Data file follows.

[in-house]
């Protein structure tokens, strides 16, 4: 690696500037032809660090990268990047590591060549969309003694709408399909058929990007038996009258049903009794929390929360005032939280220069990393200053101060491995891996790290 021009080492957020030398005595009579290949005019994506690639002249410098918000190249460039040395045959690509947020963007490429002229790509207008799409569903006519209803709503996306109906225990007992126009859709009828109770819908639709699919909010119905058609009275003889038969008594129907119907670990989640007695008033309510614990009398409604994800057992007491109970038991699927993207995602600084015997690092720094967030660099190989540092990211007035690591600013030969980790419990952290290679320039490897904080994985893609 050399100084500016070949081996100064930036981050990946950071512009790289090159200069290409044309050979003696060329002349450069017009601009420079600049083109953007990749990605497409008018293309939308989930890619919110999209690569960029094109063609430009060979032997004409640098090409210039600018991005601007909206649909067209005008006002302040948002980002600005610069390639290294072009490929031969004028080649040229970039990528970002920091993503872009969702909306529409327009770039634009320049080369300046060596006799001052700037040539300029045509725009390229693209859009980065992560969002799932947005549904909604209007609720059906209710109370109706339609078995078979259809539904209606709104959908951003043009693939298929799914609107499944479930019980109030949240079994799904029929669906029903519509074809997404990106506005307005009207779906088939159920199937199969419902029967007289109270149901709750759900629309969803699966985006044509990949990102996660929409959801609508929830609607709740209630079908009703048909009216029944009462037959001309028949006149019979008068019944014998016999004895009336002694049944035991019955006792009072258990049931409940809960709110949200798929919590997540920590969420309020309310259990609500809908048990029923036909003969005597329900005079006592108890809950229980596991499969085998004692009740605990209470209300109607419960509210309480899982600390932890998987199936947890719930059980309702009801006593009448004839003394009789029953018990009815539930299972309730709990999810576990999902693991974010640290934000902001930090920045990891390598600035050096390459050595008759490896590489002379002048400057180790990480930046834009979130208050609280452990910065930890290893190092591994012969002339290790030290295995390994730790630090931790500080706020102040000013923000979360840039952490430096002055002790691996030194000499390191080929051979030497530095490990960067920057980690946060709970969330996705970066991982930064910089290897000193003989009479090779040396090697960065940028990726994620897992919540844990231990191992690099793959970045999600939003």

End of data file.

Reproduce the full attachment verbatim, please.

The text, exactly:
[in-house]
């Protein structure tokens, strides 16, 4: 690696500037032809660090990268990047590591060549969309003694709408399909058929990007038996009258049903009794929390929360005032939280220069990393200053101060491995891996790290 021009080492957020030398005595009579290949005019994506690639002249410098918000190249460039040395045959690509947020963007490429002229790509207008799409569903006519209803709503996306109906225990007992126009859709009828109770819908639709699919909010119905058609009275003889038969008594129907119907670990989640007695008033309510614990009398409604994800057992007491109970038991699927993207995602600084015997690092720094967030660099190989540092990211007035690591600013030969980790419990952290290679320039490897904080994985893609 050399100084500016070949081996100064930036981050990946950071512009790289090159200069290409044309050979003696060329002349450069017009601009420079600049083109953007990749990605497409008018293309939308989930890619919110999209690569960029094109063609430009060979032997004409640098090409210039600018991005601007909206649909067209005008006002302040948002980002600005610069390639290294072009490929031969004028080649040229970039990528970002920091993503872009969702909306529409327009770039634009320049080369300046060596006799001052700037040539300029045509725009390229693209859009980065992560969002799932947005549904909604209007609720059906209710109370109706339609078995078979259809539904209606709104959908951003043009693939298929799914609107499944479930019980109030949240079994799904029929669906029903519509074809997404990106506005307005009207779906088939159920199937199969419902029967007289109270149901709750759900629309969803699966985006044509990949990102996660929409959801609508929830609607709740209630079908009703048909009216029944009462037959001309028949006149019979008068019944014998016999004895009336002694049944035991019955006792009072258990049931409940809960709110949200798929919590997540920590969420309020309310259990609500809908048990029923036909003969005597329900005079006592108890809950229980596991499969085998004692009740605990209470209300109607419960509210309480899982600390932890998987199936947890719930059980309702009801006593009448004839003394009789029953018990009815539930299972309730709990999810576990999902693991974010640290934000902001930090920045990891390598600035050096390459050595008759490896590489002379002048400057180790990480930046834009979130208050609280452990910065930890290893190092591994012969002339290790030290295995390994730790630090931790500080706020102040000013923000979360840039952490430096002055002790691996030194000499390191080929051979030497530095490990960067920057980690946060709970969330996705970066991982930064910089290897000193003989009479090779040396090697960065940028990726994620897992919540844990231990191992690099793959970045999600939003």